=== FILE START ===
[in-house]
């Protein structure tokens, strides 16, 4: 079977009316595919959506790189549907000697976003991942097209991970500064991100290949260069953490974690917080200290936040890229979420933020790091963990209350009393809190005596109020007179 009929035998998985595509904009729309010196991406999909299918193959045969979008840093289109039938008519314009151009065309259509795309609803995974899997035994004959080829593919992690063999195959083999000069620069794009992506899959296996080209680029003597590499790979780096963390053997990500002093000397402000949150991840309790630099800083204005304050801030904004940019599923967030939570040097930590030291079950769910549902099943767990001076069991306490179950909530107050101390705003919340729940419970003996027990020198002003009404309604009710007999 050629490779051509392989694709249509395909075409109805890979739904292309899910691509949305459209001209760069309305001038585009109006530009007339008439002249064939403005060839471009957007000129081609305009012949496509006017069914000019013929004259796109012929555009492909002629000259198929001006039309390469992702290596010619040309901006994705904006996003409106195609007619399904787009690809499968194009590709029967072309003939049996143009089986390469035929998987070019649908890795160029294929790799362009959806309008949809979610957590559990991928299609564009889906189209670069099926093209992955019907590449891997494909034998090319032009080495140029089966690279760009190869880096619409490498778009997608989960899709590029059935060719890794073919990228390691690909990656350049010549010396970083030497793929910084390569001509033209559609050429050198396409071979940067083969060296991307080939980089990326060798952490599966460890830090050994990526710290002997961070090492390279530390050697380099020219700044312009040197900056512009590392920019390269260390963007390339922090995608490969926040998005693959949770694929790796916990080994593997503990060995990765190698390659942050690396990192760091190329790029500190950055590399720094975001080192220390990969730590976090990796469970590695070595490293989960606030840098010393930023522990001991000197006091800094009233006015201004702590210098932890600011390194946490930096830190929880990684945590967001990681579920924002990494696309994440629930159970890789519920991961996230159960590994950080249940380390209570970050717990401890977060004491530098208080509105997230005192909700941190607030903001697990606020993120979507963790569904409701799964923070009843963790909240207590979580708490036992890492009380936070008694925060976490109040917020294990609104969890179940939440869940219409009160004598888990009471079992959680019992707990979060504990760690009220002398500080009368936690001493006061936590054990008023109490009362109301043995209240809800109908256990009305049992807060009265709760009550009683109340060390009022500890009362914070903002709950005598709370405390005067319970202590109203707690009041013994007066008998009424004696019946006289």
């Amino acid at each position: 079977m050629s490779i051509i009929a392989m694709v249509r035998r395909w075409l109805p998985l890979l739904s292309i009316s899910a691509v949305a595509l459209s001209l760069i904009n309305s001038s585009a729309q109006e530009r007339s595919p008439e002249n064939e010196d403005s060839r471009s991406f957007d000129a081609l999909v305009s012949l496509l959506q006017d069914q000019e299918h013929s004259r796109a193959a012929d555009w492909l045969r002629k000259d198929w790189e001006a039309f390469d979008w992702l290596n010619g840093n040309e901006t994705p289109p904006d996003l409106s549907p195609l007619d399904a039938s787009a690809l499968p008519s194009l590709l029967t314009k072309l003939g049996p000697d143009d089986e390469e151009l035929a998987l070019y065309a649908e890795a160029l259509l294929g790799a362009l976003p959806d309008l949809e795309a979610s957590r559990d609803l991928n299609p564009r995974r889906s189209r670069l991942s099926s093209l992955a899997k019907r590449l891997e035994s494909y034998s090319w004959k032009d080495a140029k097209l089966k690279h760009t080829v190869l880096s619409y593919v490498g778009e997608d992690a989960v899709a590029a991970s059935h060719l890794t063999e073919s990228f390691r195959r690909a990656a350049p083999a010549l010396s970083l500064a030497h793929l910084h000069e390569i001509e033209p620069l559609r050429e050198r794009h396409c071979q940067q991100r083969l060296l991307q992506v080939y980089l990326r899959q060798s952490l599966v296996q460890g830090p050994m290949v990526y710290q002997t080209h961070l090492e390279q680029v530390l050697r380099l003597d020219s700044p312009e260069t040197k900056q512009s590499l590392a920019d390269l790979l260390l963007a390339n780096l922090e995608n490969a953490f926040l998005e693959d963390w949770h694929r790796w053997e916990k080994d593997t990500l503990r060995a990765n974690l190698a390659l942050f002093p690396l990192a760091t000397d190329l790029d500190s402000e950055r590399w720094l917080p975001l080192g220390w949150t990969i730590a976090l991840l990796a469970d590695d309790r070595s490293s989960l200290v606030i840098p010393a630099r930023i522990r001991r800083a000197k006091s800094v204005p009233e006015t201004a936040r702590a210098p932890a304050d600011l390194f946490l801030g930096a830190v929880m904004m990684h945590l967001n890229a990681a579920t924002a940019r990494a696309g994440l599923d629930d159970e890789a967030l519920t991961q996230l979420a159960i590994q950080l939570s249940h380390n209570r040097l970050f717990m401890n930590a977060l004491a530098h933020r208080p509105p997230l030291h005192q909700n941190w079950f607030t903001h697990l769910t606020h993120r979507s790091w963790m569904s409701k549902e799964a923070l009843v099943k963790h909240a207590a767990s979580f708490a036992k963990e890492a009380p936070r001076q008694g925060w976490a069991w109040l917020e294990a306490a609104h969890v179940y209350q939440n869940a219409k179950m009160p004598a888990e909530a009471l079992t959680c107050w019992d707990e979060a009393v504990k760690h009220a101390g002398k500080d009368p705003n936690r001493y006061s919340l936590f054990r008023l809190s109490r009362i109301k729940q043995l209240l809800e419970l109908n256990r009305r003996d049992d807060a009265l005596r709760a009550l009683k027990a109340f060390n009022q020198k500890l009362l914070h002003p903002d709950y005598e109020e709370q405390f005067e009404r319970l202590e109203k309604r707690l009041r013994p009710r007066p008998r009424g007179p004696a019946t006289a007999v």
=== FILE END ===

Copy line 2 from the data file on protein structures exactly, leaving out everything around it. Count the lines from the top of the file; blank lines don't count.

């Protein structure tokens, strides 16, 4: 079977009316595919959506790189549907000697976003991942097209991970500064991100290949260069953490974690917080200290936040890229979420933020790091963990209350009393809190005596109020007179 009929035998998985595509904009729309010196991406999909299918193959045969979008840093289109039938008519314009151009065309259509795309609803995974899997035994004959080829593919992690063999195959083999000069620069794009992506899959296996080209680029003597590499790979780096963390053997990500002093000397402000949150991840309790630099800083204005304050801030904004940019599923967030939570040097930590030291079950769910549902099943767990001076069991306490179950909530107050101390705003919340729940419970003996027990020198002003009404309604009710007999 050629490779051509392989694709249509395909075409109805890979739904292309899910691509949305459209001209760069309305001038585009109006530009007339008439002249064939403005060839471009957007000129081609305009012949496509006017069914000019013929004259796109012929555009492909002629000259198929001006039309390469992702290596010619040309901006994705904006996003409106195609007619399904787009690809499968194009590709029967072309003939049996143009089986390469035929998987070019649908890795160029294929790799362009959806309008949809979610957590559990991928299609564009889906189209670069099926093209992955019907590449891997494909034998090319032009080495140029089966690279760009190869880096619409490498778009997608989960899709590029059935060719890794073919990228390691690909990656350049010549010396970083030497793929910084390569001509033209559609050429050198396409071979940067083969060296991307080939980089990326060798952490599966460890830090050994990526710290002997961070090492390279530390050697380099020219700044312009040197900056512009590392920019390269260390963007390339922090995608490969926040998005693959949770694929790796916990080994593997503990060995990765190698390659942050690396990192760091190329790029500190950055590399720094975001080192220390990969730590976090990796469970590695070595490293989960606030840098010393930023522990001991000197006091800094009233006015201004702590210098932890600011390194946490930096830190929880990684945590967001990681579920924002990494696309994440629930159970890789519920991961996230159960590994950080249940380390209570970050717990401890977060004491530098208080509105997230005192909700941190607030903001697990606020993120979507963790569904409701799964923070009843963790909240207590979580708490036992890492009380936070008694925060976490109040917020294990609104969890179940939440869940219409009160004598888990009471079992959680019992707990979060504990760690009220002398500080009368936690001493006061936590054990008023109490009362109301043995209240809800109908256990009305049992807060009265709760009550009683109340060390009022500890009362914070903002709950005598709370405390005067319970202590109203707690009041013994007066008998009424004696019946006289």